Staying: Three Towns Where You Can Stay in and Explore
The Town of Shari:
Shari is almost always included in information about the Shiretoko Peninsula because it has the closest train station to the Shiretoko Peninsula and national park. So, the town serves as a good base for visiting Shiretoko and as stopover point for visitors traveling by train. In front of the train station is a tourist-information center. Shari covers more than 700 square kilometers and its population is almost 12,000. The town faces the Sea of Okhotsk and is basically known for its fish catches. In fact, the town’s people claim every year that Shari hauls in the largest catch of salmon in Japan. Other industries are farming and tourism.
Even though Shari is the most populated town in the area, and boasts the closest train station to the peninsula, lodging facilities in Shari are quite basic, ranging from a few large hotels, as well as tourist hotels, guesthouses, and Japanese-style minshuku (family-run B&Bs). Shari boasts more options for eating, compared to Utoro and Rausu that are right on the peninsula. There are several sushi restaurants, local mom-and-pop Japanese restaurants, izakaya pubs, ramen shops, shops selling yakitori (BBQ chicken pieces on skewers), and restaurants serving western-style meals. Nevertheless, most eating establishments serve Japanese food, and most of the food is heavily centered around the local seafood caught fresh from the sea.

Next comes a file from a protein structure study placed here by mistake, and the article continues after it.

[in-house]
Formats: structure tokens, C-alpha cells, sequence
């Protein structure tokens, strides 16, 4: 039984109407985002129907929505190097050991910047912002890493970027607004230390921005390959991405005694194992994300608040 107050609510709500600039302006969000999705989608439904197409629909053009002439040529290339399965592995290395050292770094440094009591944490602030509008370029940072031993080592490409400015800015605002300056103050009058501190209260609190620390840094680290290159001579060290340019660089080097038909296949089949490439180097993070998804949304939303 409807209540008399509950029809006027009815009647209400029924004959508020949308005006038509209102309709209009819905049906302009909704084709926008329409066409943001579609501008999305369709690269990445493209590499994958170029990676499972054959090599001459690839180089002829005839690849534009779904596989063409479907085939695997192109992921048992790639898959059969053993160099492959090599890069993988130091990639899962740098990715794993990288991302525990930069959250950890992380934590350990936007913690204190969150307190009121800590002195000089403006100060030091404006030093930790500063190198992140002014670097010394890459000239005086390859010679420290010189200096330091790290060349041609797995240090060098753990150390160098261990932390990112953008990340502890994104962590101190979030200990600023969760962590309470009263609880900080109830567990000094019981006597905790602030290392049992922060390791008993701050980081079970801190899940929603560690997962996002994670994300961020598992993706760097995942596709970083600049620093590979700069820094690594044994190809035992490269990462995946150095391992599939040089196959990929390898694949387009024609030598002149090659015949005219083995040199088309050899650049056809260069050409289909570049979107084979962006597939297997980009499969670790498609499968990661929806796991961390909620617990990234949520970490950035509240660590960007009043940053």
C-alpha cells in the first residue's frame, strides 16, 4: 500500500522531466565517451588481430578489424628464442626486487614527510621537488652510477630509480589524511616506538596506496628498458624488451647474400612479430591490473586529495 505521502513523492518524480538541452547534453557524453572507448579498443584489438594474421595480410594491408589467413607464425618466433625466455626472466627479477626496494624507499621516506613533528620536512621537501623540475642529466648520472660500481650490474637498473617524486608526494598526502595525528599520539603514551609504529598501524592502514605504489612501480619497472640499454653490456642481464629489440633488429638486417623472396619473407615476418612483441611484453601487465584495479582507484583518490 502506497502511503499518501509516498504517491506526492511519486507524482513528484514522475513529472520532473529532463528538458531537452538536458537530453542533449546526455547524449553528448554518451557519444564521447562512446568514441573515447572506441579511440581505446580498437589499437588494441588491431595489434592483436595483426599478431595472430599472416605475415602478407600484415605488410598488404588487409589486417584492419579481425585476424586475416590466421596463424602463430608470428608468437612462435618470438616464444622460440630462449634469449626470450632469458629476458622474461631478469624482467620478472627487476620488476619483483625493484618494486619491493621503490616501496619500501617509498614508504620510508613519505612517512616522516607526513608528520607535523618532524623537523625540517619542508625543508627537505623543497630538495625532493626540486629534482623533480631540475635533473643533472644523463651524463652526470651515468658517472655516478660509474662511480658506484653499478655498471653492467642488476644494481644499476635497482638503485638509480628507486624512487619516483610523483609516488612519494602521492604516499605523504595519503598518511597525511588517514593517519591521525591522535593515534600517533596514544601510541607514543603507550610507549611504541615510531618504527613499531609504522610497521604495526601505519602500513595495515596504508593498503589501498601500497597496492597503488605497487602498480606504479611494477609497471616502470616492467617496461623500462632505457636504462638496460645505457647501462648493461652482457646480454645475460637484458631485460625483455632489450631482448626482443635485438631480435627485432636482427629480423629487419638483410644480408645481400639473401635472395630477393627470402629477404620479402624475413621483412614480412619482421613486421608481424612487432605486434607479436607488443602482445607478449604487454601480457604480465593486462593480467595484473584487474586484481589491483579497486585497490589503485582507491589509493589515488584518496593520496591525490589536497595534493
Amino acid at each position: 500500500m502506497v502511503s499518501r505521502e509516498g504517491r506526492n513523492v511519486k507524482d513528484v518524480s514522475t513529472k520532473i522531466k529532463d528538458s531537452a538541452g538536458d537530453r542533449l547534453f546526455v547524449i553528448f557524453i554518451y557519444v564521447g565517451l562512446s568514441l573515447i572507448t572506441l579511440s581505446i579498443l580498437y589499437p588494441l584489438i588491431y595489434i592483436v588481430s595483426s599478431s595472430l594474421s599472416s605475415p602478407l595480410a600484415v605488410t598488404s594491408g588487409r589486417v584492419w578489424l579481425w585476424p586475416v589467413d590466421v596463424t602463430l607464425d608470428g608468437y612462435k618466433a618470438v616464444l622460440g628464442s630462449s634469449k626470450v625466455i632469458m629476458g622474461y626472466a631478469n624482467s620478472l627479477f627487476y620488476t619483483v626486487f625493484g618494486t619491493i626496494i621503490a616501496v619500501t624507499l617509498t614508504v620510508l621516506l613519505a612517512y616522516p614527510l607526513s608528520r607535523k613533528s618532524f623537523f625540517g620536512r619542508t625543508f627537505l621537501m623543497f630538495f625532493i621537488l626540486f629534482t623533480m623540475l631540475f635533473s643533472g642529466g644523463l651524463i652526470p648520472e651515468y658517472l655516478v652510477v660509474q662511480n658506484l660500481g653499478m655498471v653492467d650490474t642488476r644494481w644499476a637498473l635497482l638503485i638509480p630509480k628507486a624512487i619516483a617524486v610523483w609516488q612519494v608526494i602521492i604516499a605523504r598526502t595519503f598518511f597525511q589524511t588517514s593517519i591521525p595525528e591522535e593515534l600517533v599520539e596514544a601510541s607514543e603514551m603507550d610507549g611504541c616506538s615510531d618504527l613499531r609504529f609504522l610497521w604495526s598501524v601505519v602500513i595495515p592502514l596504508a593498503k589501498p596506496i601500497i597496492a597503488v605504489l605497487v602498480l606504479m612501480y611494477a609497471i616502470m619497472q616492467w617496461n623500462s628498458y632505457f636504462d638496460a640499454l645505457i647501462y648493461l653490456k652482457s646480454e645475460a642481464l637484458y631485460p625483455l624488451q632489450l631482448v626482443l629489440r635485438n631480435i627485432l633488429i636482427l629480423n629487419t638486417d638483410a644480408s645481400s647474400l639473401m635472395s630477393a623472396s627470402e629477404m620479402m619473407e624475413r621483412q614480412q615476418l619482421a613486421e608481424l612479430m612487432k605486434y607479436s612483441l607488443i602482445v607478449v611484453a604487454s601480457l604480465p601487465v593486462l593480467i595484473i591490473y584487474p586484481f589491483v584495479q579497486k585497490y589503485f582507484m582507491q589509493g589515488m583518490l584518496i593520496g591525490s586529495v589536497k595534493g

Shari: Road to Heaven and Mount Unabetsu in the distance
The Town of Utoro:
Utoro, the northern gateway to the Shiretoko Peninsula, has a population of roughly 1,000 people. The town is located on the north side of the peninsular arm, basically at the entrance to the national park. In terms of its location relative to the other nearby towns, it is 40 kilometers from Shari and 30 kilometers from Rausu. Visitors can travel between Shari and Rausu by traveling across the Shiretoko Pass that traverses the peninsula, when the road is clear of snow.
For places to stay in Utoro, there are small hotels, “minshuku” (family-run B&Bs), and large ryokan-style Japanese inns (some with outdoor rotenburo baths), mostly near the Utoro Hot Springs area.
Oshinkoshin Falls is a five minute drive from Utoro
Utoro Hot Springs: